Too often we compartmentalise the big issues that we face into more manageable, bitesize problems. We have an equality issue, we have a diversity issue, we have a climate issue… But the reality is that the cause and effects of climate change are directly related to entrenched inequalities within our societies and – without addressing that first – we are unlikely to find solutions which are fair, equitable and sustainable.
I recently went on a video based course that gave an insight into the foundations of our current climate crisis. The focus was specifically on the source of embedded and systemic environmental racism and green colonialism in climate action, solutions and conversations that persist today.
The Colonial History of Climate course was run by Joycelyn Longdon – a PhD student at Cambridge Uni, who is looking at applying AI to climate solutions. Joycelyn is focusing on engaging with indigenous knowledge and marginalised communities, in order to co-create community centred algorithms and tackle the climate crisis in an equal and inclusive way.
Where do we start?
The topics of racism and colonialism are seldom covered when it comes to climate solutions and this whitewashes the solutions. The subject is very wide, nuanced and is scaling rapidly, so Joycelyn offers a starting point to challenge some long held beliefs.
This is the huge loss of knowledge from indigenous people that has come from disregarding their deep understanding of their land. Instead of combining knowledge and learning from one another, western scientific ideas and practice have been imposed and as a result we have become disconnected from the land and nature (or lack thereof!) that the majority of people now reside in.
Joycelyn poignantly says: “I find it sad, and interesting, that the indigenous behaviour of working with the land and taking only what you need, was branded as lazy, not seen as an inspiration.”
In the workshop I learnt that deforestation across the developing world was not only driven by a need to use the land for economic purposes, but also by the European belief that unpredictable or adverse (i.e. different!) climates in non-European countries were caused by their being heavily forested and biodiverse. It was believed that centuries of deforestation in Europe had helped stabilise its climate and reduce rainfall. Therefore, it was believed that this “solution” should be repeated elsewhere in the world. Europeans believed they had a right to tame both uncivilised people and unpredictable climates.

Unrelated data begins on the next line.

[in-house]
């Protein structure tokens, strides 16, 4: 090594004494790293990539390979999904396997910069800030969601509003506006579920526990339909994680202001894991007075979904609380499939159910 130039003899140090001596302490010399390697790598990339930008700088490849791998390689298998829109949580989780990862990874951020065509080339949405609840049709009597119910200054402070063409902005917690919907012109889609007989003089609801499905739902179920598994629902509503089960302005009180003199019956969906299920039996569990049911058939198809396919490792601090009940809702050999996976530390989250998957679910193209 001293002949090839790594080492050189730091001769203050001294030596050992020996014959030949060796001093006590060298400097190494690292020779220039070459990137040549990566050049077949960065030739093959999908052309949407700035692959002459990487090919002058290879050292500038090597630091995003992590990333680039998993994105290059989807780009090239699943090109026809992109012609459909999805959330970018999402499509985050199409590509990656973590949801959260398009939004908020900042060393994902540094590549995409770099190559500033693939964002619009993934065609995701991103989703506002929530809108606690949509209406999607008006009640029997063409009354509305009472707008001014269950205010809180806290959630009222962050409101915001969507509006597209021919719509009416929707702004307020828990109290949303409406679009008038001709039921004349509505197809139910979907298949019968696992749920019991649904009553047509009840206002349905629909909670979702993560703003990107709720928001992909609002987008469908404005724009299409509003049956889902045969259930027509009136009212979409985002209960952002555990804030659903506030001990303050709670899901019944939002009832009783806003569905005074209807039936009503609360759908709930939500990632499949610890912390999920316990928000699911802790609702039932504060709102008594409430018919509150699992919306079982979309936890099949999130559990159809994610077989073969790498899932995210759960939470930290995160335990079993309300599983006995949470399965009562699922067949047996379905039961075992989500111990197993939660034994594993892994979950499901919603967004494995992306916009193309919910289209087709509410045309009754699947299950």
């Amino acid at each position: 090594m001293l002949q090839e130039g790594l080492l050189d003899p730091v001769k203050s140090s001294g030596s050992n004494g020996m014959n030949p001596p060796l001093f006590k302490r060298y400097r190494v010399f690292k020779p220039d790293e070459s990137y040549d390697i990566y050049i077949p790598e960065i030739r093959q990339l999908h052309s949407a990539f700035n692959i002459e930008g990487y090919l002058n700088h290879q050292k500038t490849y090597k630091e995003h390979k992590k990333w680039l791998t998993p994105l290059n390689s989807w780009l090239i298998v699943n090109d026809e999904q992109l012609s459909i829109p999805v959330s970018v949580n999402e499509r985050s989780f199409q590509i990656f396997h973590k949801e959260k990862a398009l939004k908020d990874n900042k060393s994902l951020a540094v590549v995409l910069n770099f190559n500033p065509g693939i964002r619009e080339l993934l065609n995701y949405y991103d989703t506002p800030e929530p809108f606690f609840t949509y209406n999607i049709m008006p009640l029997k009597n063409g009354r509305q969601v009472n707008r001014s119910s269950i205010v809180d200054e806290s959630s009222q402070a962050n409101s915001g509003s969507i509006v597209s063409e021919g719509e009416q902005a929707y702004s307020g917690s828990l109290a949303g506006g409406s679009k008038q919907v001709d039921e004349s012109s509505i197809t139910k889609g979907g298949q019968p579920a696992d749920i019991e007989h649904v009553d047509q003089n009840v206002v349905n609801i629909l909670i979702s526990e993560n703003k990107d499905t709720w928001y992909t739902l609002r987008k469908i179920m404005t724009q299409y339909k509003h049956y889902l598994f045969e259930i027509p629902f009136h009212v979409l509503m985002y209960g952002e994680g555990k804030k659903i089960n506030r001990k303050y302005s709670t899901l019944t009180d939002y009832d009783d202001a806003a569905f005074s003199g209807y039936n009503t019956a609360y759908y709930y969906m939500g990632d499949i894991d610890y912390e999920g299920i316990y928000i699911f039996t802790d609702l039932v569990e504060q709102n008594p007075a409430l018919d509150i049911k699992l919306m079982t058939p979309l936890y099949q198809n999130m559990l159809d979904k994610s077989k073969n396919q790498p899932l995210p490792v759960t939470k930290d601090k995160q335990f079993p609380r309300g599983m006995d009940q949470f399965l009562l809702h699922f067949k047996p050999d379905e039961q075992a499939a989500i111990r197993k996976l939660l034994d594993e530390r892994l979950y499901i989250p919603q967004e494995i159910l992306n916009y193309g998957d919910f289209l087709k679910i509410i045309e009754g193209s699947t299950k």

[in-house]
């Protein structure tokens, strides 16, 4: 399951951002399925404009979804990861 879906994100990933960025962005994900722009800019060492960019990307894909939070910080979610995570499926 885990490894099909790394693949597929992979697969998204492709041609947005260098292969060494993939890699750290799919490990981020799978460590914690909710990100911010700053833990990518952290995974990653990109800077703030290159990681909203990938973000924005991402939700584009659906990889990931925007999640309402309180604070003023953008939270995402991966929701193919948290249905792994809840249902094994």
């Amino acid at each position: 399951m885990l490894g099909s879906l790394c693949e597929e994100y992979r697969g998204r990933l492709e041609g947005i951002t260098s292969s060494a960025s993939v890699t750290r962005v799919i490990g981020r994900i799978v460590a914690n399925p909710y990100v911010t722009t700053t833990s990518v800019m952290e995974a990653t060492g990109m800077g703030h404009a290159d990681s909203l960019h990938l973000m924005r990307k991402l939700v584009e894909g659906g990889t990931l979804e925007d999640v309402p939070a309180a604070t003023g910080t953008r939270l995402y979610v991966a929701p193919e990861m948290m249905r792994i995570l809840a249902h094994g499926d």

A loss of knowledge, a lack of balance
The loss of knowledge that colonialism, slavery and oppression is responsible for has played a huge part in the climate emergency. Also, the lack of respect, and balance in agency, between nations when discussing why and how to work together to solve the climate crisis, is an enormous issue that has undoubtedly made the situation worse.
Diverse groups of people, from different backgrounds, with different knowledge and understanding and experience of the world coming together to work to solve problems, has proven time and again to improve decision making, productivity and results. Yet ultimately we continue to make the same mistakes with some of our biggest problems, and the solutions to the most important crisis in our history are being decided by non-diverse, unrepresentative groups of people.
This really was a great course and if you would like to learn more about the Colonial History of Climate and the impact it continues to have on the environmental crisis today the workshop only costs £10 to attend, and you can expense it as part of your company’s training budget.
Thanks to Ashley O’Callaghan, Product Designer at FutureGov, for sharing information about the course earlier this year.